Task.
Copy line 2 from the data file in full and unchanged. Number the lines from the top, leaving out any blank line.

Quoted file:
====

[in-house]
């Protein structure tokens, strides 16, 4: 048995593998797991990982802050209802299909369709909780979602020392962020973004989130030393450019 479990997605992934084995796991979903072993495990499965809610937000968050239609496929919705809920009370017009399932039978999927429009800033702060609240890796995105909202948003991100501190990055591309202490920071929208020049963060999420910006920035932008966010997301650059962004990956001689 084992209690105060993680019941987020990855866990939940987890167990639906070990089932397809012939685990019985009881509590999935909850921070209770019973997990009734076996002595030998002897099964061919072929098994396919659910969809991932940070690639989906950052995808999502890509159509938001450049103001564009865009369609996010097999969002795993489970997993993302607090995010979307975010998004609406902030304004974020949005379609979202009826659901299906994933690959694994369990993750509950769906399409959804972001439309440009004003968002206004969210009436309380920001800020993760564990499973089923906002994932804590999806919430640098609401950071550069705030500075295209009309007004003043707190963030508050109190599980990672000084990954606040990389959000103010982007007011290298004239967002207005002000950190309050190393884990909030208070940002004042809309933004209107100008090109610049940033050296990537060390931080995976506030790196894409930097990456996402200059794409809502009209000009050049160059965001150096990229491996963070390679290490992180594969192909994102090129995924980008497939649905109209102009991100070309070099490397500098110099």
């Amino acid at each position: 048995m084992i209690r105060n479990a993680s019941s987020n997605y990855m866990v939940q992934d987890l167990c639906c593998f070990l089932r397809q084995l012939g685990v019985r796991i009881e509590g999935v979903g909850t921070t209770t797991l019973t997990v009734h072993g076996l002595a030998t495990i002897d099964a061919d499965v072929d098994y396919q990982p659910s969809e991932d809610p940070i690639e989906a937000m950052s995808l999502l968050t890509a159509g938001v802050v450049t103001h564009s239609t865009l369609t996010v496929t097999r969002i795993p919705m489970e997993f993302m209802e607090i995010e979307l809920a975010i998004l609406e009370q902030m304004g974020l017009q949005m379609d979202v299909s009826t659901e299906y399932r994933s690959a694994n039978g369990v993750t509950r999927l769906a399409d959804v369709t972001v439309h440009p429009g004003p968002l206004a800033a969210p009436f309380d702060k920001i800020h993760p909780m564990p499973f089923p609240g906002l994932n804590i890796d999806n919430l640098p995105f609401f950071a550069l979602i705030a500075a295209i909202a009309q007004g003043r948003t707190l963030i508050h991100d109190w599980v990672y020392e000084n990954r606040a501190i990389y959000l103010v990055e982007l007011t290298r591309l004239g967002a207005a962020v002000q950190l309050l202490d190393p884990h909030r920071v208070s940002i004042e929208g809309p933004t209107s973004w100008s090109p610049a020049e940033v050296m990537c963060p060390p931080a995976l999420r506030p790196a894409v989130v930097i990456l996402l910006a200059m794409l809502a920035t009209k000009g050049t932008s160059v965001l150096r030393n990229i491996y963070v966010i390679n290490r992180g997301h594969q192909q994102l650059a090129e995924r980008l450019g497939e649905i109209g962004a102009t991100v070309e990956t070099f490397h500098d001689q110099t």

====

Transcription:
């Protein structure tokens, strides 16, 4: 048995593998797991990982802050209802299909369709909780979602020392962020973004989130030393450019 479990997605992934084995796991979903072993495990499965809610937000968050239609496929919705809920009370017009399932039978999927429009800033702060609240890796995105909202948003991100501190990055591309202490920071929208020049963060999420910006920035932008966010997301650059962004990956001689 084992209690105060993680019941987020990855866990939940987890167990639906070990089932397809012939685990019985009881509590999935909850921070209770019973997990009734076996002595030998002897099964061919072929098994396919659910969809991932940070690639989906950052995808999502890509159509938001450049103001564009865009369609996010097999969002795993489970997993993302607090995010979307975010998004609406902030304004974020949005379609979202009826659901299906994933690959694994369990993750509950769906399409959804972001439309440009004003968002206004969210009436309380920001800020993760564990499973089923906002994932804590999806919430640098609401950071550069705030500075295209009309007004003043707190963030508050109190599980990672000084990954606040990389959000103010982007007011290298004239967002207005002000950190309050190393884990909030208070940002004042809309933004209107100008090109610049940033050296990537060390931080995976506030790196894409930097990456996402200059794409809502009209000009050049160059965001150096990229491996963070390679290490992180594969192909994102090129995924980008497939649905109209102009991100070309070099490397500098110099």